Friday, November 18, 2016
Return to J.K. Rowling's Wizarding World with Fantastic Beasts and Where to Find Them, the first of a new five part prequel series to Harry Potter.
In Fantastic Beasts, we are transported back to 1926 New York, during the height of the Jazz Age, where Rowling lifts the veil on the American Wizarding World for the first time. It is here we meet British magizoologist, Newt Scamander, who is traveling the world cataloging magical creatures and keeping a literal zoo within his magically enchanted suitcase. When Newt's suitcase is opened and some of his magical creatures escape, Newt must return them before getting arrested by MACUSA (the American equivalent to the Ministry of Magic), with the aid of an ex-auror named Tina, her sister Queenie, and a No-Maj (aka American Muggle) named Jacob.
Fantastic Beasts sees the return of many of the behind the scenes talent from the Harry Potter movies. David Yates, the director of the last four Potter movies, has directed this one as well, while David Heyman, the producer of all eight Potter movies, is onboard here too, alongside Rowling and Steve Kloves, who wrote the screenplays for seven of the Potter movies but is merely a producer this time. Of course the biggest draw of this movie is that it is the first screenplay ever written by J.K. Rowling herself. While there was a fictional Hogwarts textbook that Rowling wrote about fifteen years ago that bears the same name, Fantastic Beasts and Where to Find Them, this movie is not so much an adaptation as it is the story that tells of how the author of that textbook, Newt Scamander, wrote it.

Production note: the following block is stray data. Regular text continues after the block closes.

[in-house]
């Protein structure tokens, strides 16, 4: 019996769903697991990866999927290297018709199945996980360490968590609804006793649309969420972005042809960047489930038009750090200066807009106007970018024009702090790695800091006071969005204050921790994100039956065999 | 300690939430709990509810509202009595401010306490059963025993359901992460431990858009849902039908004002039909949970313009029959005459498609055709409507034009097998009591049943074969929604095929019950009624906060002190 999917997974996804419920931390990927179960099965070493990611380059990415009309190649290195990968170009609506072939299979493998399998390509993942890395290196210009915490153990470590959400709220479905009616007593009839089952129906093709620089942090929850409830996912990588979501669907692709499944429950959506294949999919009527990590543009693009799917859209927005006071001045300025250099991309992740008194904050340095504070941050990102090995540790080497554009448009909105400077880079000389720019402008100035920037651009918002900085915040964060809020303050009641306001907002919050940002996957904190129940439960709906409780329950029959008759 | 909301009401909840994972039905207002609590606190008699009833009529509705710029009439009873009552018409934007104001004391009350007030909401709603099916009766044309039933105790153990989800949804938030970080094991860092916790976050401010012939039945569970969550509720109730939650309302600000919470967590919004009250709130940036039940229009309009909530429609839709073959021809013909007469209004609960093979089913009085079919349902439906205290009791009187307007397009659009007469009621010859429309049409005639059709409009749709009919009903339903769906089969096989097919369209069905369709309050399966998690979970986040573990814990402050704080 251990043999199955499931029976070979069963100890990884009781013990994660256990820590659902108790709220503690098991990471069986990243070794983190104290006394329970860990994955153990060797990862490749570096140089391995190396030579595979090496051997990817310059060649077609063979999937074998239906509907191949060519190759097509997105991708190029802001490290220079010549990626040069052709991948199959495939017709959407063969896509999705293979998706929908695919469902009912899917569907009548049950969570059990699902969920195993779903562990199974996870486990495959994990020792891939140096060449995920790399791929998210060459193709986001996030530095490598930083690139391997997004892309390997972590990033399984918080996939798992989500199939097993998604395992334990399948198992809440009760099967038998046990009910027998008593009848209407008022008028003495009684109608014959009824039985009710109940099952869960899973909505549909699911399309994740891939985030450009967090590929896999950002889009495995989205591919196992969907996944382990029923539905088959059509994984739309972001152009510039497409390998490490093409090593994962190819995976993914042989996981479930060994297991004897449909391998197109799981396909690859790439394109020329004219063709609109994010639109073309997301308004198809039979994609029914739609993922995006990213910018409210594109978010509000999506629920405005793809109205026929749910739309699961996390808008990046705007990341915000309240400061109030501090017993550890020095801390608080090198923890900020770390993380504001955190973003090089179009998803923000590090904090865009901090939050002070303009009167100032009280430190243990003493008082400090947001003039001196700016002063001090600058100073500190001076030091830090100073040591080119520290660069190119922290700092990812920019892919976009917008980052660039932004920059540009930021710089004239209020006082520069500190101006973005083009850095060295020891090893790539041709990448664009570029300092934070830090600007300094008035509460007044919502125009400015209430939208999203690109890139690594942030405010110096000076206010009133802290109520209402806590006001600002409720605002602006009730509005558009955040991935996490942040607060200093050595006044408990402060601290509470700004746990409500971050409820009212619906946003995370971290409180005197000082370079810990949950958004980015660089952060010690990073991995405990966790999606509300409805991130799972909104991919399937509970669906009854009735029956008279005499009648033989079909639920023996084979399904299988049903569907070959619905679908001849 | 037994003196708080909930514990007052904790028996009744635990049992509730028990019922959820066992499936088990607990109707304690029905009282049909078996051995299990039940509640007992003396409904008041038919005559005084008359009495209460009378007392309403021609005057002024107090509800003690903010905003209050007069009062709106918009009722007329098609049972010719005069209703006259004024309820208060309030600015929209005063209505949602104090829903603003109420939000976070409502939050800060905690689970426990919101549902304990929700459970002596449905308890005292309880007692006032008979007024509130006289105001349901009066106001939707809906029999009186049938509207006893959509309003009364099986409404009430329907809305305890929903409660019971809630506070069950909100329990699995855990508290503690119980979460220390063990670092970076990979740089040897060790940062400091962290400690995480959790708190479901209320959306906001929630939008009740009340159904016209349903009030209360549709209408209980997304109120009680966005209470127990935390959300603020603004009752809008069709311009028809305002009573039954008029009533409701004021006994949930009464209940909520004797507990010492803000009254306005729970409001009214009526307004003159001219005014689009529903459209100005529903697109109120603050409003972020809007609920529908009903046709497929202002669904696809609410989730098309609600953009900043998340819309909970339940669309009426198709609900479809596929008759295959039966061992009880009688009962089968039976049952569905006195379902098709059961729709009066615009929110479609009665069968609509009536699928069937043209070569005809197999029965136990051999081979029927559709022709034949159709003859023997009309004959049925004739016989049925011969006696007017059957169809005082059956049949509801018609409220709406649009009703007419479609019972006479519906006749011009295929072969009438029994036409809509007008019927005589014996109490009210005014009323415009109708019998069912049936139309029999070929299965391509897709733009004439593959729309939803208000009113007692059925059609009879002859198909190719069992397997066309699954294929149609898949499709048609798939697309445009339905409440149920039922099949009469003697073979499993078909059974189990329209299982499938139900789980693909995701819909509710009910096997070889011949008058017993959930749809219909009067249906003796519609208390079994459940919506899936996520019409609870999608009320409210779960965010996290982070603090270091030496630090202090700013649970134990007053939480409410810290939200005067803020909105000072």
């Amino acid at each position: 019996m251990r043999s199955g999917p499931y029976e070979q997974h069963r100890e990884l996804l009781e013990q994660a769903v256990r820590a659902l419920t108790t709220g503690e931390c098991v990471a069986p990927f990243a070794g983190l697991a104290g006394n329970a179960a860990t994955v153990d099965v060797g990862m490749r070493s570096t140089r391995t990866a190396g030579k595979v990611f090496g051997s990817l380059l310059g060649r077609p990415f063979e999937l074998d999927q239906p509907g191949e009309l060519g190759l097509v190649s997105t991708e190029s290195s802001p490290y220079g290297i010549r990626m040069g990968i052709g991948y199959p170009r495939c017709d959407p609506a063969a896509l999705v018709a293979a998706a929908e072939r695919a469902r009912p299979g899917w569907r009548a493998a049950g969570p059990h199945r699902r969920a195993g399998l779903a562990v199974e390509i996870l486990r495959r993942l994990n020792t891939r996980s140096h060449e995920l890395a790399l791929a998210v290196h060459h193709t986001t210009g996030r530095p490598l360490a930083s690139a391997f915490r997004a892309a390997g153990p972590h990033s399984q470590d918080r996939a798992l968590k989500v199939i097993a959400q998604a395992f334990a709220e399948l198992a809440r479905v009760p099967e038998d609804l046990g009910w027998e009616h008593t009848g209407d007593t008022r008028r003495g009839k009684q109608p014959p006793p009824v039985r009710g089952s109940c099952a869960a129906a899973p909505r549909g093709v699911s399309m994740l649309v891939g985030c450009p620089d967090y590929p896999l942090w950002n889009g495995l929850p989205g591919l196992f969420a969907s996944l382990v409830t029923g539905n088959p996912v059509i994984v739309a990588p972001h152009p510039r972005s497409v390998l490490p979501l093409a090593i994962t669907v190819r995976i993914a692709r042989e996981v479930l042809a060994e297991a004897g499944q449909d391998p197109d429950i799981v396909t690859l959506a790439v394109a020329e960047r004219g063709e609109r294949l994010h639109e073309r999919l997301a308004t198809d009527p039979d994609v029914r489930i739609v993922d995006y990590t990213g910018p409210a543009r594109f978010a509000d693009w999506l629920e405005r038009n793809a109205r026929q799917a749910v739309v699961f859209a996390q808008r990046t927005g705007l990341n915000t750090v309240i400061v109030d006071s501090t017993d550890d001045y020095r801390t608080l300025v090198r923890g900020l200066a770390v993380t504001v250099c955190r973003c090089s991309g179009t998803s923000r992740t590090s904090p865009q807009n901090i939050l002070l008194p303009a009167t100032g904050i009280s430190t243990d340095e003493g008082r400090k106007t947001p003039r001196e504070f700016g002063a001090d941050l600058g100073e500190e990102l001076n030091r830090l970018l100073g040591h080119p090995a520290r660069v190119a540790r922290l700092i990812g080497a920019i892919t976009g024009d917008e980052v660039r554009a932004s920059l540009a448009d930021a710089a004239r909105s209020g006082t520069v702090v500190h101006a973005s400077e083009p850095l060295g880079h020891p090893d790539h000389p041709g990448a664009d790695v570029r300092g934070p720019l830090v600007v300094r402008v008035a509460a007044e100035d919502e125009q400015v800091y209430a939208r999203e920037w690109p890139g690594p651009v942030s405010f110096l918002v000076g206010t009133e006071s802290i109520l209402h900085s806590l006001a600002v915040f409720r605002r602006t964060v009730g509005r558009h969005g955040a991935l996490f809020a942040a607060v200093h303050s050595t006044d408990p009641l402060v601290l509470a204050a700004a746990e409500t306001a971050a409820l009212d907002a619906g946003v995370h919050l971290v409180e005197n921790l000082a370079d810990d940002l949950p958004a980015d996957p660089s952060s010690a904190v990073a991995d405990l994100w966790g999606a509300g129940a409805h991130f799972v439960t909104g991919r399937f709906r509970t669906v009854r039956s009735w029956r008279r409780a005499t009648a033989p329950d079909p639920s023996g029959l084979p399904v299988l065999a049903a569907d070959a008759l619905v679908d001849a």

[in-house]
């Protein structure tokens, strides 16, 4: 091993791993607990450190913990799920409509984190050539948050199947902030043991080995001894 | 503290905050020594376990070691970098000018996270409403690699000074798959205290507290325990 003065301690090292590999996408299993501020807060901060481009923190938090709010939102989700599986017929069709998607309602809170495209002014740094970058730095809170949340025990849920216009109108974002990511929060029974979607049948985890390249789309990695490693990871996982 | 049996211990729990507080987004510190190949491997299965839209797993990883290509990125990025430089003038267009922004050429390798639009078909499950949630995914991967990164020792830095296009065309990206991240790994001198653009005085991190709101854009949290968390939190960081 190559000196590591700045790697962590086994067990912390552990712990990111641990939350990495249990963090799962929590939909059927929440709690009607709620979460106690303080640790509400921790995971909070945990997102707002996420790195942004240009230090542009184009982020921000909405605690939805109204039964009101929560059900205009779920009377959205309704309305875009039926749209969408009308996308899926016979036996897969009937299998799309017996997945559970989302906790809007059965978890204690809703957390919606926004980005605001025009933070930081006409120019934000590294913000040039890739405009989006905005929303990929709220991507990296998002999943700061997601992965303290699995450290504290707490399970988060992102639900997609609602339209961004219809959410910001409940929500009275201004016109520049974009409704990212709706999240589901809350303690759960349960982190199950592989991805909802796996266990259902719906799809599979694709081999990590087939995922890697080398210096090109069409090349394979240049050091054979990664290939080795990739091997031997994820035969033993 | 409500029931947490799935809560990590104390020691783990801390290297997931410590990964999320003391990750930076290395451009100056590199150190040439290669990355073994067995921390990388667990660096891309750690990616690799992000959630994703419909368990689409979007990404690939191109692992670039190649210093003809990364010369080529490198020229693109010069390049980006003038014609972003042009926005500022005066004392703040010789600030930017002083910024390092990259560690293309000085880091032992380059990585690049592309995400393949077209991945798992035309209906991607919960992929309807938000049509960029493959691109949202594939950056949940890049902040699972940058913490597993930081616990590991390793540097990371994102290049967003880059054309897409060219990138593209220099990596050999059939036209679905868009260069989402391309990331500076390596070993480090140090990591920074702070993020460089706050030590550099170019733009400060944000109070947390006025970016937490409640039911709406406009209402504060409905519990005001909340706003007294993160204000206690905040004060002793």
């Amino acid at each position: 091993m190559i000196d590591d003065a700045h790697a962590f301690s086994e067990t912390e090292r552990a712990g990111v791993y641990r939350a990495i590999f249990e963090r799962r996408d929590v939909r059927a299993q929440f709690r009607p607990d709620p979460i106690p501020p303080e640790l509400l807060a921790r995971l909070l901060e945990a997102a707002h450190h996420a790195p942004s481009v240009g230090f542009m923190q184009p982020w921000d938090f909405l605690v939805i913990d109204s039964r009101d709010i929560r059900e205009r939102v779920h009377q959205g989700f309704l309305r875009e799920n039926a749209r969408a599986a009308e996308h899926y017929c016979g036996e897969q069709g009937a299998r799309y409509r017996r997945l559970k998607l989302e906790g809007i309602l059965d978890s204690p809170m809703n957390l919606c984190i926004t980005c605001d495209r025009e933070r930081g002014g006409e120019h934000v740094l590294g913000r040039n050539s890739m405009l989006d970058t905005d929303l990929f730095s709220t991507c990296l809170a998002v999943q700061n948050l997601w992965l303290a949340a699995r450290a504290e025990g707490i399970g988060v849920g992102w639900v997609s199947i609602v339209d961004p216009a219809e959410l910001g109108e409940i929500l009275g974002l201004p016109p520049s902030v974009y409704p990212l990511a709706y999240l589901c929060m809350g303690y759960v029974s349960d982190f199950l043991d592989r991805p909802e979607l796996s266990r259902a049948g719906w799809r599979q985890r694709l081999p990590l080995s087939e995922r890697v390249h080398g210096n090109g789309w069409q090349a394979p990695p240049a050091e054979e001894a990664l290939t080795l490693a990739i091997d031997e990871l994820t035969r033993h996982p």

In all honesty, how much you enjoy Fantastic Beasts really all stems back to how much you love Rowling's Wizarding World. If you are not already a fan of Rowling's work, this movie will not change your mind. On top of that, this movie would not make a great entry point for someone who has never read a Harry Potter book or seen any of the movies. If you don't know your Muggles from your Nifflers, you might be a little lost, with that all said, as a diehard fan of the books and movies from the Wizarding World, Fantastic Beasts is a more than satisfactory return to Rowling's imagination.
Like with all of Rowling's writings, there are deeper themes running underneath the whole story that help to give the story weight. No theme is more prominent than that of tolerance and understanding, however the real draw of Rowling's writing is the colorful characters she creates. Fantastic Beasts is no different, with these characters being brought to life by the great actors playing them. Eddie Redmayne plays Newt Scamander with an awkward sensibility that often finds him more attune to creatures than other people, but throughout the course of the movie you really get a sense for Newt's heart and come to love him for who he is. Then there are sisters Tina and Queenie Goldstein, played by Katherine Waterston and Alison Sudol. Tina is very straight to business while Queenie is a little more open and flirty, especially with Jacob, the No-Maj that tags along for the ride. Actor Dan Fogler steals practically every scene he is in as Jacob, acting as the main source of comic relief for almost all of the movie, and Jacob's potential romance with Queenie is easily one of my favorite aspects of the whole story. Then there are the titular fantastic beasts themselves, who all are characters in their own ways, in particular the platypus-like Niffler who garners many laughs.